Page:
MH370 Demonstrates the Need for a Maritime Patrol Aircraft

Except does it?

A force of very advanced maritime patrol aircraft, including the Boeing P8-A Poseidon, failed to locate, or provide a great deal of tangible information on an active acoustic source pinging away and asking to be found..

If they can’t find an acoustic transmitter specifically designed to be found, perhaps they are not that good at finding actively evading submarines after all and we can save ourselves a billion quid or so.

Of course I am playing devils advocate with a silly argument and know full well ‘it isn’t that simple’ but those who were loudly proclaiming the search for MH370 demonstrated a glaring gap in UK force composition seem to have gone a bit silent on the matter.

 

:)

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All Politicians are the Same
All Politicians are the Same
April 25, 2014 7:03 pm

If a submarine wants to hide itself in any number of locations that may be on land or in the oggin and seem to be separated (depending on who you believe) by over 5000 miles then yes we probably would not find it.
If it wants to transit a choke point, interfere with known SLOCS or attack an escorted TG or interfere with a maritime op it narrows the search area somewhat.

Jim
Jim
April 25, 2014 7:20 pm

When the boomers leave Faslane they have to go either north or south to reach the open oceans. For them to get on station we need to clear the seas ahead of them, either with SSNs, Type 23s, Merlin ASW and if we had one an MPA.
Can we do that task without the MPA? I would say yes, presumably we have been doing just that since Nimrod was disposed of.
Then there is the protection of the UKs EEZ, I do not believe we not need something the size and cost of the P-8 for that and could get by with a cheaper version, that could also double up as a sub hunter if required . Something like the C-295 or C-27 which can double as a smaller transport aircraft etc.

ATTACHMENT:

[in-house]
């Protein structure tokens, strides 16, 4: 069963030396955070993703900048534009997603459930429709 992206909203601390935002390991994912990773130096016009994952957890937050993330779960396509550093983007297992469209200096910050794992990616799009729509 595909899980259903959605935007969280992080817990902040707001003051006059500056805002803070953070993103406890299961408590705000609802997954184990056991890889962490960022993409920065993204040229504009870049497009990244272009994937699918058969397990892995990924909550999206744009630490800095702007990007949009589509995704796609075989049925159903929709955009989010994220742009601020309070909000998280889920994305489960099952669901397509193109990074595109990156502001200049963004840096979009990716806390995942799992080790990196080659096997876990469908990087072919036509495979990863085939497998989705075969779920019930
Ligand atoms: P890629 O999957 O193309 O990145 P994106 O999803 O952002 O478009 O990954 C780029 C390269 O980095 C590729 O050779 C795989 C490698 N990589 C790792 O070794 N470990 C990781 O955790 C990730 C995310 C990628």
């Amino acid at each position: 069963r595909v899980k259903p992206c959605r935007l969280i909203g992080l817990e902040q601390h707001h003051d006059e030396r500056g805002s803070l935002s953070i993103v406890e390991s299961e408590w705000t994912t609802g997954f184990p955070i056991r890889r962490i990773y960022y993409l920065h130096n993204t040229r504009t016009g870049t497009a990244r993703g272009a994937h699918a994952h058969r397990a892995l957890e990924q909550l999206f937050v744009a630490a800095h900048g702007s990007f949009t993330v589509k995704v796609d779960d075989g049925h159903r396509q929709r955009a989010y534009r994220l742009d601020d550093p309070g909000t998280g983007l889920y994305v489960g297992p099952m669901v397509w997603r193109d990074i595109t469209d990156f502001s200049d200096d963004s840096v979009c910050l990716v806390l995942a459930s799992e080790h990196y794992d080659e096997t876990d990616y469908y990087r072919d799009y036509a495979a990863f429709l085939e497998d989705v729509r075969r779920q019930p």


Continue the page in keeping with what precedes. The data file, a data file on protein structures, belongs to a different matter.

monkey
monkey
April 25, 2014 7:42 pm

In a 2005 joint exercise with the USN ,Exercise Silent Fury, the HMAS Rankin successfully evade several US destroyers and a SSN culminating in ‘sinking’ a US destroyer if only by photograph! It illustrates the difficulty in detecting a sub sea target even if they searchers know within a few tens of kilometres where to look.
http://www.youtube.com/watch?v=nqFVOL7mLd4
With regards to the acoustic transmitter ‘designed’ to be found just who did they test it with and how? It would seem not with the people who would actually be looking for it.

Observer
Observer
April 25, 2014 8:11 pm

If MH370 demonstrates a lack, then might I point out that the “lack” seems to be international?

Besides, those stupid ELTs ping only once every 30 min, only thing it really informs you is “Hi, I’m somewhere around.” If you can triangulate a location from a single possible contact, you are either very, very lucky or really God-like with your equipment.

Or you got a whole lot of people with very accurate timepieces measuring the propagation of the ping and estimating a direction. Good luck with that too. IIRC, even temperature and salinity affects the speed of sound in water. And a thermocline.

Deep water is just a terrible media to be looking for things in.

Mark
Mark
April 25, 2014 8:23 pm

MH370 demonstrates the need for mandatory gps tracking of all over ocean aircraft with no ability for persons on board to disable it because I don’t think they really have a clue where it is or what happened to it.

Derek
Derek
April 25, 2014 9:03 pm

MH370 demonstrates a need for updated ATC procedures and automatic aircraft positioning systems- not for a new MPA for the UK.

The Russian Navy is what demands a new UK MPA but the UK is now so corrupted by self loathing socialism and its ruling class so craven and ideological that even a so glaring and obvious security concern will, and is, simply be papered over.